Was Shakespeare really the original genius he has appeared to be since the eighteenth century, a poet whose words came from nature itself? The contributors to Shakespeare’s World of Words (Bloomsbury, 2014) propose that Shakespeare was not the poet of nature, but rather that he is a genius of rewriting and re-creation, someone able to generate a new language and new ways of seeing the world by orchestrating existing social and literary vocabularies.


Shakespeare and Character (Palgrave Macmillan, 2009) brings together leading scholars in theory, literary criticism, and performance studies in order to redress a serious gap in Shakespeare studies and to put character back at the centre of our understanding of Shakespeare’s achievement as an artist and thinker.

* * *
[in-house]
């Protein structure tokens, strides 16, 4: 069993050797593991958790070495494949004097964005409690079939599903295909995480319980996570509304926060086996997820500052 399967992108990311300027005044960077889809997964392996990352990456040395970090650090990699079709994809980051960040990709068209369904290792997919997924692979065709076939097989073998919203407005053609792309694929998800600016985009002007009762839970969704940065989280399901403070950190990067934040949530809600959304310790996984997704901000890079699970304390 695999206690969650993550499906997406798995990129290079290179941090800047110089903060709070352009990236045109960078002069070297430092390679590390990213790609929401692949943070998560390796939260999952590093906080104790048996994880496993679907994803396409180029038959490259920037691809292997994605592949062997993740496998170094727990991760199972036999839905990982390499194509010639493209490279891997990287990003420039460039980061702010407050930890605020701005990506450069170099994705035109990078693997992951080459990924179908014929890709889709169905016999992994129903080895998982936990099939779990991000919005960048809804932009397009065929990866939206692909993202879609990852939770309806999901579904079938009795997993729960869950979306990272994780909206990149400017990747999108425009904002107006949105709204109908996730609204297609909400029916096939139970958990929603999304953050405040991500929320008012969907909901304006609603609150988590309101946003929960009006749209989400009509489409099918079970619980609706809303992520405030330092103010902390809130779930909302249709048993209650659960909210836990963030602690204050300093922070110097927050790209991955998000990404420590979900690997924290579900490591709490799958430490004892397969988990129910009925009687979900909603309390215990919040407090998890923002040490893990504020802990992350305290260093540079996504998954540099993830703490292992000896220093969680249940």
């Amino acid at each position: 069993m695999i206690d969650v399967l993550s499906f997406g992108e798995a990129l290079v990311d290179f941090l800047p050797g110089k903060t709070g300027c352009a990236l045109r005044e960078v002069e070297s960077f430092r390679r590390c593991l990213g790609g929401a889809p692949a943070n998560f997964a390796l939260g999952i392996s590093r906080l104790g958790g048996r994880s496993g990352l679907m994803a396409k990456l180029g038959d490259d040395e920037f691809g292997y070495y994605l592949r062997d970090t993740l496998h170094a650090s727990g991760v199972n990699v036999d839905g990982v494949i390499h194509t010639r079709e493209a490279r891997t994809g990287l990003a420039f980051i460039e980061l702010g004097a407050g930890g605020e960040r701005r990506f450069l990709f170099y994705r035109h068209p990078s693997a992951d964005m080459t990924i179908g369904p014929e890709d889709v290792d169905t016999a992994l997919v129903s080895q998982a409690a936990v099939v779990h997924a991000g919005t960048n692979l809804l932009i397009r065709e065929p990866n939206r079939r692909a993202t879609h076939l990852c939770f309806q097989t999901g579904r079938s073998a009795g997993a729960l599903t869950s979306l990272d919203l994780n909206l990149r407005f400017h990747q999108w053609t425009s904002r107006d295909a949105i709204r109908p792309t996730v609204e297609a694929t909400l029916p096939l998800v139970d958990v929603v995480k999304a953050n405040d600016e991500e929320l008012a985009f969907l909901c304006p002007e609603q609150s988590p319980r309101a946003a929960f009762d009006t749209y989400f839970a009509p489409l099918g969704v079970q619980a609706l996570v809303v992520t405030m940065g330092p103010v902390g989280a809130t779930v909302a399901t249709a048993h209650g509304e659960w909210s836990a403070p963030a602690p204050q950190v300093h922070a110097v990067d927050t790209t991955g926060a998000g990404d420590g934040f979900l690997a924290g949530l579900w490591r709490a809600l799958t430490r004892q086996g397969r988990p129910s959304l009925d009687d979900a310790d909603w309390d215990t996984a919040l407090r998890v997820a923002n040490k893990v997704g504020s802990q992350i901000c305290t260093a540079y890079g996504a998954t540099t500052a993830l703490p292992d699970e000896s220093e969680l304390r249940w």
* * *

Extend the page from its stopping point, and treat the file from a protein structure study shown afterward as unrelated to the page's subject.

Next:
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Shakespeare and Modern Theatre: The Performance of Modernity (Routledge, 2001) presents a collection of essays exploring the institutional practices that shape contemporary performances of Shakespeare’s plays.